What Is A Minimum Viable Product?
Minimum Viable Product (MVP) is an already established concept of developing new products fast in order to reduce the time-to-market period. Many business development consultants and software developers swear by it, but there are voices that say the concept of MVP is now irrelevant, as end-customers are looking for fully-featured products and not work-in-progress product offerings.
As we see a good number of startups releasing products fast and then failing as fast as they have appeared, we should explore the viability of the MVP concept in the part of product quality and customer expectations toward new products.
Is Faster Development Better?
As the MVP concept has proven itself to be successful in the past and as it still works for many startups today, this makes many founders repeat as a mantra that minimum viable product development is the core of agile and lean development.
The accepted view is that you build an MVP by adding new features and tweaking functionalities on the go and by collecting continuous feedback from your customers to expand the MVP into a fully-featured product. This concept might not work anymore for many products since consumers now have a wider set of choices and a new generation of end users is expecting a new product to be a finished one.
Of course, if you have a unique product idea and this product really solves a problem, you are good to go for an MVP, as you cannot be fully aware of what extra functionality your customers will need. Faster product development and release are justified in such cases, but you need to bear in mind that without proper and analyzable feedback you face the risk of developing the wrong functions for the wrong reasons.
If you are able to collect and analyze reliable feedback data from your customers, then the MVP concept will work for you.
The Catch Of The “Minimum” Product
Having an idea of how to improve an existing product does not mean an MVP will work for you. Competing with existing products by competitors by releasing an MVP that offers a few novel functions can turn into a disaster as your competitors are working on improving the product as well. In this case, it is better to hit the market running by unveiling a complete product that, although similar to existing products, offers a full set of existing and new features and has a complete look.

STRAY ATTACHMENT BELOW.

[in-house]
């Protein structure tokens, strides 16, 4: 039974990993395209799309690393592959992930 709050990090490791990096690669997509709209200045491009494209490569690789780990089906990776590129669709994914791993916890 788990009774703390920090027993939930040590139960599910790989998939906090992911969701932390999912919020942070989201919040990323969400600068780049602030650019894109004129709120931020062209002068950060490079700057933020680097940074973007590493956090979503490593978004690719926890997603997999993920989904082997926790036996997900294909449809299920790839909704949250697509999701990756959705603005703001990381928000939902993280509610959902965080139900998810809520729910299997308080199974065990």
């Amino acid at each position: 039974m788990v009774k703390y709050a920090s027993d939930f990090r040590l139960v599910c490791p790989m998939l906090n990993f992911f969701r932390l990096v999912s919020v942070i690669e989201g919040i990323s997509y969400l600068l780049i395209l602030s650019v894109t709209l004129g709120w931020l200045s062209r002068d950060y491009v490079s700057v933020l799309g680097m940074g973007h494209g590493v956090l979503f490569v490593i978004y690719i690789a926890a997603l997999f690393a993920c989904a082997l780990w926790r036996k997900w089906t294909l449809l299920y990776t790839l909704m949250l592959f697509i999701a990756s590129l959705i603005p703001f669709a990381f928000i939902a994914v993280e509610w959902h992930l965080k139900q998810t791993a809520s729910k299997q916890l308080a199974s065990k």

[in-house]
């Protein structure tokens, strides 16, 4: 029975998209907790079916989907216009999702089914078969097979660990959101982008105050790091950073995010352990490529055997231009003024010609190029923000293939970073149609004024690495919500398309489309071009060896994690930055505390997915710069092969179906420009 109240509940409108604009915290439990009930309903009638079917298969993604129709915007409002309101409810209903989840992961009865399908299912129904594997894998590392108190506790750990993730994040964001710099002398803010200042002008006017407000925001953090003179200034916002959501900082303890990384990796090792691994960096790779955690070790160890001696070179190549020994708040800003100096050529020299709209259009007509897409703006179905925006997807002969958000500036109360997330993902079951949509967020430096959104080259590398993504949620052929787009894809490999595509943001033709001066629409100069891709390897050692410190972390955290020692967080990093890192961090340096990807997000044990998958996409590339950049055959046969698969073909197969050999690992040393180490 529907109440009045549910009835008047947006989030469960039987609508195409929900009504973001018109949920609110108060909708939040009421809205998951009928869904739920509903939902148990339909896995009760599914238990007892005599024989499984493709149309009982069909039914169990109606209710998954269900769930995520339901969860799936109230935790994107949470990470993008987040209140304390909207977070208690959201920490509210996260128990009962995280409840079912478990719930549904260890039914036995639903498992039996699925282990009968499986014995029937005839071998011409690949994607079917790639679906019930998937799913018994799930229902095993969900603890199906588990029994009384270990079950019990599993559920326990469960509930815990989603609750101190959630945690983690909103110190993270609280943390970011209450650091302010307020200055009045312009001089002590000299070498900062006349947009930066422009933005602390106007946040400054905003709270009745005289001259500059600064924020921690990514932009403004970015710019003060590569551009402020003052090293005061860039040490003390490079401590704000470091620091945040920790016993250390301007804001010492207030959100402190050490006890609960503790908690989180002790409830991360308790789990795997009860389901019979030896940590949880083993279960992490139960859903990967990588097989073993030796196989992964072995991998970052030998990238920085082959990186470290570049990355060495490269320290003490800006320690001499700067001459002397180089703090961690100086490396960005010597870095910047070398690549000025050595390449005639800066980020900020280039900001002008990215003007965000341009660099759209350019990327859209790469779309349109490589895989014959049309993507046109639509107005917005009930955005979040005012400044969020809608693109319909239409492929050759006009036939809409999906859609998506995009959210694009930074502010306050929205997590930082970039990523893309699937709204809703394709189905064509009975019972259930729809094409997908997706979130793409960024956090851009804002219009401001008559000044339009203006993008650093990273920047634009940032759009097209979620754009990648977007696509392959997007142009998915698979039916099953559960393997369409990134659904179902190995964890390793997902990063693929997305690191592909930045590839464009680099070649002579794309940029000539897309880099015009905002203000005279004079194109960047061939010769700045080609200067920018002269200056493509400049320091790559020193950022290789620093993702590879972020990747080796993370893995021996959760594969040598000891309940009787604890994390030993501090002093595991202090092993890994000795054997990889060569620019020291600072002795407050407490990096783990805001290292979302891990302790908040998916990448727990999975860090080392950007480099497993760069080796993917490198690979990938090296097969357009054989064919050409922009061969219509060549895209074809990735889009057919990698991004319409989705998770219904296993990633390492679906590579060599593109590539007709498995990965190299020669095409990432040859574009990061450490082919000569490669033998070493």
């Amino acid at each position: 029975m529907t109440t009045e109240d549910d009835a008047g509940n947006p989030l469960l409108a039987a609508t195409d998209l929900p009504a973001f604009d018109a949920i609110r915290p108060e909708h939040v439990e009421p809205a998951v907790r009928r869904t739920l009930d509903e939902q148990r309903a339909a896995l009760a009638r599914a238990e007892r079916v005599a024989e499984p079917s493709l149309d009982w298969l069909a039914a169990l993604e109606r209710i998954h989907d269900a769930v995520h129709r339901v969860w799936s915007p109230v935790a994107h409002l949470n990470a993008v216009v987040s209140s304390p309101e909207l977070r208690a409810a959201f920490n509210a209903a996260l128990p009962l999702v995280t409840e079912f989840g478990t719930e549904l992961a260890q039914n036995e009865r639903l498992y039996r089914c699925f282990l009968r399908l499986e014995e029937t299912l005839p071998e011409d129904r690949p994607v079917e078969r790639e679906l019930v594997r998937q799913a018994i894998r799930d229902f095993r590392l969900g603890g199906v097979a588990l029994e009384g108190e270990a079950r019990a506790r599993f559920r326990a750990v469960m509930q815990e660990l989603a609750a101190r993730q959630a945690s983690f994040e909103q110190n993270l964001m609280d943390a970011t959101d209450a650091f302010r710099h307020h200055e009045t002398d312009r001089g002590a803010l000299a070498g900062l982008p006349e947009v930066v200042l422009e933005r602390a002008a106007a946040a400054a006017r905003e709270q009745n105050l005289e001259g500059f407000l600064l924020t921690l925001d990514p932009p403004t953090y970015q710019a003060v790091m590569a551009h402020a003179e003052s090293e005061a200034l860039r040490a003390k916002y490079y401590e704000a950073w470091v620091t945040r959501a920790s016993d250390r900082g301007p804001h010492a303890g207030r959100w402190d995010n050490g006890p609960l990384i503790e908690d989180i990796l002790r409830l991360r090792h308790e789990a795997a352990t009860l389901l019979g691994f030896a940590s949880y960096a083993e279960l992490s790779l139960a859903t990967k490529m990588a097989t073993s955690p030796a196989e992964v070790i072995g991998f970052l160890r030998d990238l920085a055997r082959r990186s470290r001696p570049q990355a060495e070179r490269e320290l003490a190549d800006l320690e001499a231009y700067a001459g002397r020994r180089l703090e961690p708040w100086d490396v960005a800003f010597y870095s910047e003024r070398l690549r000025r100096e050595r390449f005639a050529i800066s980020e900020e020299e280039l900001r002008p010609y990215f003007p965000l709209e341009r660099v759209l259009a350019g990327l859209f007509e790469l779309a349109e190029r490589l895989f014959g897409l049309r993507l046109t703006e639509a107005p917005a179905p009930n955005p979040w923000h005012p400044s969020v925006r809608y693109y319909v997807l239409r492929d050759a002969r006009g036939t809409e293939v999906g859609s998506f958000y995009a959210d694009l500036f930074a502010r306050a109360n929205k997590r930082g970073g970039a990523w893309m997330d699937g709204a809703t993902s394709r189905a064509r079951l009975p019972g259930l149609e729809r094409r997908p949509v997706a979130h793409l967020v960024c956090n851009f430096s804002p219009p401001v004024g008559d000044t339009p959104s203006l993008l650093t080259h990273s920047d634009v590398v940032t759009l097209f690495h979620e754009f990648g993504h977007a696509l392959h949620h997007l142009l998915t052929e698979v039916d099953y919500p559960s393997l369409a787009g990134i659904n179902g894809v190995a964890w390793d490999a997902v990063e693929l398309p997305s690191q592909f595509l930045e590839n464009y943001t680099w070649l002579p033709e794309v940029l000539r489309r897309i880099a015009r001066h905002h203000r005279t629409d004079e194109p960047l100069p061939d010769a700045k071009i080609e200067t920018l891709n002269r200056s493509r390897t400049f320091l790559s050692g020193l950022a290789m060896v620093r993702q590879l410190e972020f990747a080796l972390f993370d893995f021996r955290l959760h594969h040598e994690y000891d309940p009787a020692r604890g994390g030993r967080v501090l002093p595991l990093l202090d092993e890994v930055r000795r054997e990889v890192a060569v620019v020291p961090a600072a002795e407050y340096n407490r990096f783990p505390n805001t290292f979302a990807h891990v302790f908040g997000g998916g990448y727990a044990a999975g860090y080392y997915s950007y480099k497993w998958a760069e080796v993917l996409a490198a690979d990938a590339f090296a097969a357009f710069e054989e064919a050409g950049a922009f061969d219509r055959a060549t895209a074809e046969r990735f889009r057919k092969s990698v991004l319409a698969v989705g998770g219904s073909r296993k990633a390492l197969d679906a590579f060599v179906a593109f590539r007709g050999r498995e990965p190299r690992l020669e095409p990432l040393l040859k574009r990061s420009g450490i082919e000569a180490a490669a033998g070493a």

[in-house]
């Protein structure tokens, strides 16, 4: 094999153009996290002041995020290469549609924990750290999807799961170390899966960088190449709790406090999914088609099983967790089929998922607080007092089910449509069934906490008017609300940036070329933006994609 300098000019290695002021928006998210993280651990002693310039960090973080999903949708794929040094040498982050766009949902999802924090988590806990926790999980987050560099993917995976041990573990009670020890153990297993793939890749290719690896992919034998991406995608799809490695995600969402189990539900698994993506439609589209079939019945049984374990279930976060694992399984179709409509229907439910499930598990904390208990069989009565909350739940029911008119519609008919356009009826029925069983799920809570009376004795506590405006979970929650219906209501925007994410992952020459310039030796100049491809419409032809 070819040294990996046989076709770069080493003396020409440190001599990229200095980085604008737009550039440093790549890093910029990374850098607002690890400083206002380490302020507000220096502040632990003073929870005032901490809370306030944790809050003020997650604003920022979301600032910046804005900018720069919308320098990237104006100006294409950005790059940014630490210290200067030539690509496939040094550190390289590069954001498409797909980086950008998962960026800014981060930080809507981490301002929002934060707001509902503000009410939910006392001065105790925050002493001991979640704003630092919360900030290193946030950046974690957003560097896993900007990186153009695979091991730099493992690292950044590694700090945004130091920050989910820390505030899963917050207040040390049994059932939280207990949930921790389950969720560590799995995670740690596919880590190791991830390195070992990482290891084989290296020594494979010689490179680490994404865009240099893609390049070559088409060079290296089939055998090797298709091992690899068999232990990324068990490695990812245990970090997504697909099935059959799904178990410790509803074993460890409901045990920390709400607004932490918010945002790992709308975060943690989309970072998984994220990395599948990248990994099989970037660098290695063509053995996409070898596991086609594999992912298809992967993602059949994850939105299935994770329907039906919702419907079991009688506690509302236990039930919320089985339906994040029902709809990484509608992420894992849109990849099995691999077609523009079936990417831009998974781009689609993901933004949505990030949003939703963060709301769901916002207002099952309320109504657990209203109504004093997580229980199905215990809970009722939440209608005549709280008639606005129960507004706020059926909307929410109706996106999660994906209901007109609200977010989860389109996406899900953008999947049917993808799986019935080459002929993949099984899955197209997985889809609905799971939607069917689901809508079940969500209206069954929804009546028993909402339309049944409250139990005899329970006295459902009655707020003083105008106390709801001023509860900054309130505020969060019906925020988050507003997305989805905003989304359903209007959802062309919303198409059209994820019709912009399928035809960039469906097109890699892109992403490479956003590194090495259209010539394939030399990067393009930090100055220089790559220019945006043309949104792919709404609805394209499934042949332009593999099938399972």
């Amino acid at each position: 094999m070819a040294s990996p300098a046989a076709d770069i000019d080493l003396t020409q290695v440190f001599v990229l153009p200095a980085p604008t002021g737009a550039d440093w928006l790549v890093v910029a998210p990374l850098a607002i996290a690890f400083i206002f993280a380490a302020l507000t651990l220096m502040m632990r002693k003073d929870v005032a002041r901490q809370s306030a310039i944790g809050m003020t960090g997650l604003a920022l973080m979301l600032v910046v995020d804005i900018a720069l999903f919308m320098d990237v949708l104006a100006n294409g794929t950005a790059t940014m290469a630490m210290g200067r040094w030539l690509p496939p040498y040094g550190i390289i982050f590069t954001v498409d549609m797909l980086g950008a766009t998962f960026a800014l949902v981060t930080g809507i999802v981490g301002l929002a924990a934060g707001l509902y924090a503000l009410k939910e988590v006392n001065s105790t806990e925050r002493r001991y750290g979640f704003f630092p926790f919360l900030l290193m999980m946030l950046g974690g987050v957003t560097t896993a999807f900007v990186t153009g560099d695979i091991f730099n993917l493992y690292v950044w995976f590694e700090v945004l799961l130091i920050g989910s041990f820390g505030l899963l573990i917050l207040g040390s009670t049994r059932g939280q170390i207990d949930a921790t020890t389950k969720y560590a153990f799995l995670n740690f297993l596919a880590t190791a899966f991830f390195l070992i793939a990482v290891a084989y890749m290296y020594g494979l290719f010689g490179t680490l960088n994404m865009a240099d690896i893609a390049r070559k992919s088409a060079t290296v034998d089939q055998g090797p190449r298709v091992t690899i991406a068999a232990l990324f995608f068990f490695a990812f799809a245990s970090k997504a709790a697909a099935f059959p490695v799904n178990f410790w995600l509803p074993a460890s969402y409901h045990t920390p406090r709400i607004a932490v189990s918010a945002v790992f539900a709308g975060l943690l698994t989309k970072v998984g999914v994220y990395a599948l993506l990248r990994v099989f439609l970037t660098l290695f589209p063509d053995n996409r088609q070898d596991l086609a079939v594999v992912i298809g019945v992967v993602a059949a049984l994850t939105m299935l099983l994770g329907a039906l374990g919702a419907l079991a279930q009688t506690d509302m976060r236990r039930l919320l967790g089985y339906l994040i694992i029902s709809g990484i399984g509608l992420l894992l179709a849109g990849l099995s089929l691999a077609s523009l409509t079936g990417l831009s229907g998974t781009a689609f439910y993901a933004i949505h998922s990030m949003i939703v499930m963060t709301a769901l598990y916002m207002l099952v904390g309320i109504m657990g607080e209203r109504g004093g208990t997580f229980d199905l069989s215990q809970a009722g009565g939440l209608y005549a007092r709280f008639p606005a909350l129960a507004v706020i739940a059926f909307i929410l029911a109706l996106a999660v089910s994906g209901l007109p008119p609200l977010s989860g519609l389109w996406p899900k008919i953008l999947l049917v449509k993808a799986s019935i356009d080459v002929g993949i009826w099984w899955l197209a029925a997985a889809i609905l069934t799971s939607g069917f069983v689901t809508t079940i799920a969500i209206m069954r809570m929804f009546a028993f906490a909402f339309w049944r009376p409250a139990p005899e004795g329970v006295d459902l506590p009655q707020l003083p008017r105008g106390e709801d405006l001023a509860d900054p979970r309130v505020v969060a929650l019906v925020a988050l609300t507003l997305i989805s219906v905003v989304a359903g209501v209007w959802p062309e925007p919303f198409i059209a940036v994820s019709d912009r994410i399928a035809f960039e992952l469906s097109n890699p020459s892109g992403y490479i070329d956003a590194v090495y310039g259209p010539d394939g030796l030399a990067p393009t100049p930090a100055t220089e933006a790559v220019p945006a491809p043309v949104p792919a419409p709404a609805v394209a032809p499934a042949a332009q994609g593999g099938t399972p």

In any case, you cannot afford to stick to a “minimum” product as competition in most markets asks for “viable” products. You need to develop your product really fast if you bet on an MVP in a crowded market.
Making MVP Work For You
You need not regard MVP as a universal approach and method but as a tool to speed up the development of a viable product idea and attract financial backing in the process.
Startups will less initial funds can use the development of an MVP as a stepping-stone for attracting a critical number of customers and then reach out to investors to help back them with further product development.
If you manage to show investors metrics demonstrating that you have 30% growth of user onboarding a month, there is a good chance they will be interested in your product. In this case, you need also to have an MVP where user acquisition costs are lower than your earnings per user (i.e., you need to make some profit from your MVP or at least break even).
One method to get it right is to focus on designing a perfect UI/UX and pay attention to the innovative functions you offer. This way, you have a better chance of ending up with a viable product and not just a minimum product offering.
You can also use pieces of ready-made code to speed up the process of product development and time-to-market, but this will not work in the long term as costs for maintaining third-party programming code are higher.
When Using MVP Is A Bad Idea
Overall, you develop an MVP when you have a unique product idea and want to enter the market as early as possible. Localizing an existing product through the means of MVP is a bad idea in the same way it is a bad idea to develop an MVP if you have a service that performs well.
The development of minimum viable products is tricky since you need to find the perfect balance between the minimum and viable while your MVP is destined to fail if it does not offer unique features and/or functionalities.
Give a call to developers if you are unsure whether you need to develop an MVP for your product or service idea.